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13-year-old son forced to watch father die after delayed police response — family sues Seattle for $10 million, blames defund police movement for staffing shortages

 The family of a man who died due to a delayed police response filed a $10 million wrongful death lawsuit against the city of Seattle last week, the Post Millennial reported.

On November 2, 2021, a 13-year-old boy called 911 after his father, 46-year-old William Yurek, appeared to be experiencing an urgent medical emergency. Yurek's son told dispatchers that his father was having chest pains and difficulty breathing.

"My dad, I don't know, he can't breathe or something," the teen is heard stating on the recorded 911 tape. "He's not okay. I think he's having a heart attack or something. He's making this weird noise from his throat. A gurgling noise."

The teen was told that help was on the way. However, approximately 14 minutes later, Yurek still had not received medical attention, so his son called 911 again.

"He is barely breathing, and he wasn't like this before, I am just really worried," the teen told dispatchers.

It was later revealed that the address the teen was calling from was incorrectly left on an outdated blacklist for hostility toward first responders because of the previous tenant. Seattle policy dictates that when an address is placed on the blacklist, paramedics must wait for a police escort to secure the scene before entering the residence and administering aid.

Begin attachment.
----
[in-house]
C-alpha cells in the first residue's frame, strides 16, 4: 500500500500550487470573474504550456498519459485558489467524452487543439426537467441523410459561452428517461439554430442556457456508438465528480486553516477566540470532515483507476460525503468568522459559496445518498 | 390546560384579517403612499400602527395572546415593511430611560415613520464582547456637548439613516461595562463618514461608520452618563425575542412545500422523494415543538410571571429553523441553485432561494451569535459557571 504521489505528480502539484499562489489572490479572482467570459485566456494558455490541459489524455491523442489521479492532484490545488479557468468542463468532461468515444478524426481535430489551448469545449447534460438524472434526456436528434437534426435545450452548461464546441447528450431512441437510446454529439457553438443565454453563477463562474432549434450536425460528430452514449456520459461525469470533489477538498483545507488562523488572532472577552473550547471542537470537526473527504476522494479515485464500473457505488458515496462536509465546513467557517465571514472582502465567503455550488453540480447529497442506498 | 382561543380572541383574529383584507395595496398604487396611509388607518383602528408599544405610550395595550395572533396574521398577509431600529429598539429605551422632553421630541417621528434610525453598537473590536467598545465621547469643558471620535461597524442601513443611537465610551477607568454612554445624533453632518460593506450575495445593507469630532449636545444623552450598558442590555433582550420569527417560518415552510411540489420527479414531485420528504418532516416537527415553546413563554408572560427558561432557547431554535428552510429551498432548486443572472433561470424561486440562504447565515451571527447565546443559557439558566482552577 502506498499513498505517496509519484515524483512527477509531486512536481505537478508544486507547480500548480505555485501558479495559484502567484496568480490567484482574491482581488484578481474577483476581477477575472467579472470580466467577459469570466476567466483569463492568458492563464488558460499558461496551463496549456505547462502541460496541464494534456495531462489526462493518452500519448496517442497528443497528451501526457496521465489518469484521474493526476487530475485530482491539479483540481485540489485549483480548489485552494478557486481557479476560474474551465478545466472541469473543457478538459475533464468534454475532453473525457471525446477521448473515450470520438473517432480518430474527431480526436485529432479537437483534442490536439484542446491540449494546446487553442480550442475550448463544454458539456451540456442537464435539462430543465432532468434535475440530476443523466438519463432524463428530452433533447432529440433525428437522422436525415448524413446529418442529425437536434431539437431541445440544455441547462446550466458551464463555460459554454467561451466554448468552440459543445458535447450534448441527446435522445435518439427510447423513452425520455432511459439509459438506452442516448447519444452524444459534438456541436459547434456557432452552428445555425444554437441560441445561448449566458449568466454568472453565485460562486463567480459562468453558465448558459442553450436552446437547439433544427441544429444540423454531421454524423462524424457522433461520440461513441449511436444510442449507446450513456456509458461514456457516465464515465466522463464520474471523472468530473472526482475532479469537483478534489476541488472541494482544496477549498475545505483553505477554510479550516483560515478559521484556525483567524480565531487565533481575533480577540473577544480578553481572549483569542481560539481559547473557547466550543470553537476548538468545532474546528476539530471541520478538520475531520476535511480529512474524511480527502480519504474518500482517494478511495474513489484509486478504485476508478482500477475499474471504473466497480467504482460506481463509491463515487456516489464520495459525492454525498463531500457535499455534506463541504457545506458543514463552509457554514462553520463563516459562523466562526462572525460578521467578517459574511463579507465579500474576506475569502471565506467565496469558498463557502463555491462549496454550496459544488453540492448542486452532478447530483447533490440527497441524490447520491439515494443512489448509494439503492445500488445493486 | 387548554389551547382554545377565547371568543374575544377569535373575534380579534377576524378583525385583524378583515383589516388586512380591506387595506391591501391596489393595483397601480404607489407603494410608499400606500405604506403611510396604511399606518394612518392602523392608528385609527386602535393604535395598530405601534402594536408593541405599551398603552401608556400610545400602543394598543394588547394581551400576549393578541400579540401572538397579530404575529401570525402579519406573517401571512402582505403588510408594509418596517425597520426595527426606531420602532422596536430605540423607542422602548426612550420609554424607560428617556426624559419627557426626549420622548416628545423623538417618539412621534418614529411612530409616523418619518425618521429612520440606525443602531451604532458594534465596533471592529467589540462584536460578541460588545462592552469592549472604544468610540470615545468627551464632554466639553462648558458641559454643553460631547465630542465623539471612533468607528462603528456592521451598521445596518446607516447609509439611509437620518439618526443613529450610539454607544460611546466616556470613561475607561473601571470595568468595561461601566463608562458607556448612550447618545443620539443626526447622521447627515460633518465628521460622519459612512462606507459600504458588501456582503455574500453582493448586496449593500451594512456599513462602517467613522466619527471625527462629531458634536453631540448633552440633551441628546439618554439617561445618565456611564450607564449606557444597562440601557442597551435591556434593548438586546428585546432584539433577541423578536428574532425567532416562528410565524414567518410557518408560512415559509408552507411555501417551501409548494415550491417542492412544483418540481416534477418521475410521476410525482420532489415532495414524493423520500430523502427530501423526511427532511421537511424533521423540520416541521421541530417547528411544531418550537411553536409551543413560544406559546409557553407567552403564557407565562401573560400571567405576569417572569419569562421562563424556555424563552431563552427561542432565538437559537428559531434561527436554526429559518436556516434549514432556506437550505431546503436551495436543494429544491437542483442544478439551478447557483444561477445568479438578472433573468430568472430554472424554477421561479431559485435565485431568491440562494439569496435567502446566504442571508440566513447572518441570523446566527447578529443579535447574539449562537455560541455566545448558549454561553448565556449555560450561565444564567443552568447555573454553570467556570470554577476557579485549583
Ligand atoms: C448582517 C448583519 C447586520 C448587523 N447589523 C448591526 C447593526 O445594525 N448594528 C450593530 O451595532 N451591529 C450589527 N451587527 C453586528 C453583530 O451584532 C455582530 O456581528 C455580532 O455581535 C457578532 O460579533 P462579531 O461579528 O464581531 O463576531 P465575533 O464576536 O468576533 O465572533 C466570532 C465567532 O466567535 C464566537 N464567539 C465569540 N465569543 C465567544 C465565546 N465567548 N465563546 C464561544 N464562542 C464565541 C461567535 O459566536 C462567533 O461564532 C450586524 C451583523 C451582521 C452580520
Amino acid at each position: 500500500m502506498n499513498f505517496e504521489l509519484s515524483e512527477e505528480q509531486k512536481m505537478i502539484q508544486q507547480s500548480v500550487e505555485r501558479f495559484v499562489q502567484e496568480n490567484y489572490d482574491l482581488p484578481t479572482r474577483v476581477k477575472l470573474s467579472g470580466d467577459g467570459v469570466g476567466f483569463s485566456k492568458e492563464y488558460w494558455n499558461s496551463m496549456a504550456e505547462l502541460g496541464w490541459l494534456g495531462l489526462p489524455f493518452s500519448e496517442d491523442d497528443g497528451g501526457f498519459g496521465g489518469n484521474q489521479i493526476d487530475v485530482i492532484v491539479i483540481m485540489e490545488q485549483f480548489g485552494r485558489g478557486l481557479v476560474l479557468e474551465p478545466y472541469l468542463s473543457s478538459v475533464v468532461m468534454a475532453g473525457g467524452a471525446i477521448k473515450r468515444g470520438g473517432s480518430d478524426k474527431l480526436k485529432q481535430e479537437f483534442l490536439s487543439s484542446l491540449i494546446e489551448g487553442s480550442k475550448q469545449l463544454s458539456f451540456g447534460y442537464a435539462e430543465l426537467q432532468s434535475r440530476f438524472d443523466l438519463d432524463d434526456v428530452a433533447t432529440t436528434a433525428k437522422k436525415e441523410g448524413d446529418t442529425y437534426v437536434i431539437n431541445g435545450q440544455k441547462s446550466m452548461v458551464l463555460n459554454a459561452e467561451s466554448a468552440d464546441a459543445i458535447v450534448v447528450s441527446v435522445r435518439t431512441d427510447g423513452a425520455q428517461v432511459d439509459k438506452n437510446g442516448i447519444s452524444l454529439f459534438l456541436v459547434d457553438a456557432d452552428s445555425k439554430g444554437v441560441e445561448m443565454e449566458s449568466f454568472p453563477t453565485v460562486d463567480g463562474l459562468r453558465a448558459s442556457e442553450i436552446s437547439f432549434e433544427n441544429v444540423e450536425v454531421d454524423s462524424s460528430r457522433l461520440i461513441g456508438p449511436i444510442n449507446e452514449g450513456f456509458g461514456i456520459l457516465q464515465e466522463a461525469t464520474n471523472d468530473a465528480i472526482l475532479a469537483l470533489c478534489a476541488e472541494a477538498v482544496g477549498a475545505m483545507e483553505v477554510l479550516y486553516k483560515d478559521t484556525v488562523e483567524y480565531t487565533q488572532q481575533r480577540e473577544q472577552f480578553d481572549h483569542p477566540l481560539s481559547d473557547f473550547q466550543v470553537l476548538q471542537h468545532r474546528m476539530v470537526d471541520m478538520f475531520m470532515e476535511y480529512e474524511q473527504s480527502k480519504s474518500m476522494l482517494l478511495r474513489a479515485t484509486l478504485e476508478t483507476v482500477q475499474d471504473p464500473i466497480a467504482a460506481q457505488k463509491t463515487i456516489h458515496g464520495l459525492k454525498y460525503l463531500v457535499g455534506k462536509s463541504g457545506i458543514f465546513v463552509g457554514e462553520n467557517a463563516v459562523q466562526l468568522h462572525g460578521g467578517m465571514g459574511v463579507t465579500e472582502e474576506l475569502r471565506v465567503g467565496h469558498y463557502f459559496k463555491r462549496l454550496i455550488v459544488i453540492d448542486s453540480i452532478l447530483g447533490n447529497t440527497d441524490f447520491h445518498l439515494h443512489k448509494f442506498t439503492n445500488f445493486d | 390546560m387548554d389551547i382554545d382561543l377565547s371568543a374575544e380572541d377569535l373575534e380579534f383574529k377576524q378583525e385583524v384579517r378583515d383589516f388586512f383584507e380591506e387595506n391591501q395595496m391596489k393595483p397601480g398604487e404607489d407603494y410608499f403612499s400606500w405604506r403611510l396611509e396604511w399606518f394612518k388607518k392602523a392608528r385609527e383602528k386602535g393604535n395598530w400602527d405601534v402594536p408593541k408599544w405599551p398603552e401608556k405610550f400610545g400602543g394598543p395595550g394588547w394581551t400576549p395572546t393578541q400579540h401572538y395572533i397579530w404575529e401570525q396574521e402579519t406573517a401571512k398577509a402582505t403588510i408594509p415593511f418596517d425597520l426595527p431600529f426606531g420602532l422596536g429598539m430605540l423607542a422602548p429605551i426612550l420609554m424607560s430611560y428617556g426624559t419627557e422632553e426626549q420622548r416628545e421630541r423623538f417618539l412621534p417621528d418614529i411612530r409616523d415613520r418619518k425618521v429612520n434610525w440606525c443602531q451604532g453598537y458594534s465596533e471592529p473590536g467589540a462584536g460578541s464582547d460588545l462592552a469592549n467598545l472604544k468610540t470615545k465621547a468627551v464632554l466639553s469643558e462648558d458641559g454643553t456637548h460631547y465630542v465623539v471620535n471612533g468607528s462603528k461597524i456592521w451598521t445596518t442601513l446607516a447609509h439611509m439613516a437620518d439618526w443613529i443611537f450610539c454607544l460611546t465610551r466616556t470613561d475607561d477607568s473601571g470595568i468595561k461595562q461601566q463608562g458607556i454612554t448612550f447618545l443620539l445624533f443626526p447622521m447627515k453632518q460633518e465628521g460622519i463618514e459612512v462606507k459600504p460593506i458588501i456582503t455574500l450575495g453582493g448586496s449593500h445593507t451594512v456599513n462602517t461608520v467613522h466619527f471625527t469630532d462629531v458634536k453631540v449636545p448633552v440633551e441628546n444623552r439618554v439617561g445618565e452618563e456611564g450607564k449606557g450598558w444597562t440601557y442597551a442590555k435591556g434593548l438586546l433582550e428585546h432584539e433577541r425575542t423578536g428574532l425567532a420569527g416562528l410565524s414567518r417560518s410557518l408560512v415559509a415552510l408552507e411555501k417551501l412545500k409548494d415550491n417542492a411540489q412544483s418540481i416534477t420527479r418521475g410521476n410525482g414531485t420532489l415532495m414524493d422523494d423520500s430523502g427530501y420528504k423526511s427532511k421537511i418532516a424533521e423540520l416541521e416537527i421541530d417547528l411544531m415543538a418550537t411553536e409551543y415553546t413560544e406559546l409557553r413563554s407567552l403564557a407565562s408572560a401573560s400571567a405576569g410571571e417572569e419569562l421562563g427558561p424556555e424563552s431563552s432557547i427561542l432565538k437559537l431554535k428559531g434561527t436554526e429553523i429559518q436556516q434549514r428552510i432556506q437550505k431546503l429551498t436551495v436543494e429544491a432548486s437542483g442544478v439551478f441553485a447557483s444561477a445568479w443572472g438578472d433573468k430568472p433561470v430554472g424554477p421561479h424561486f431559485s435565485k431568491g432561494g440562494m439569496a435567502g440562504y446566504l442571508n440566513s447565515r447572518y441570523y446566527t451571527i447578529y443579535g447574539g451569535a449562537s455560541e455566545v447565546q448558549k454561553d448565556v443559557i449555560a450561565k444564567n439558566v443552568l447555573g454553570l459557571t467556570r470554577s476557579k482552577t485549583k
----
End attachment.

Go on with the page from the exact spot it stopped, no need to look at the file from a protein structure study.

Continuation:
Mark Lindquist, an attorney representing Yurek's family, stated, "Lives literally depend on the accuracy of this list and, in this case, Mr. Yurek was on their blacklist and he shouldn't have been."

At the time of the emergency, there were no available police officers to escort paramedics, who had arrived at the scene only six minutes after the teen's initial call.

"The Seattle Police Department ("SPD") was severely understaffed at the time of this incident due to fallout from the abandonment of the Capitol Hill Occupied Protest, a.k.a. 'CHOP,' a perceived lack of support from the city, vaccine mandates, and other factors, including city mismanagement," the lawsuit stated.

The lawsuit further alleged, "Despite this well-known staffing shortage at SPD, Defendant continues to use the blacklist and 'caution notes' that required medics to wait for a police escort."

Approximately 20 minutes after the teen made the initial call, the paramedics, who were waiting outside, decided to enter the residence without a police escort and proceeded to administer emergency aid to Yurek.

Unfortunately, their help came too late, and the father died of cardiac arrest in front of his teenage son.

The family's lawsuit blamed the city's defund the police movement that caused the severe staffing shortages and, consequently, the wrongful death of Yurek.

The complaint alleged that "medical experts believe Mr. Yurek had a high likelihood of survival if medics had treated him as soon as they arrived."

Lindquist noted that, in addition to the $10 million in damages, the family is also seeking to reform the blacklist because "people's lives depend upon it. It has to be accurate, it has to be up to date."

A spokesperson for the city of Seattle told KING-TV that they were aware of the lawsuit but could not comment on any pending litigation.

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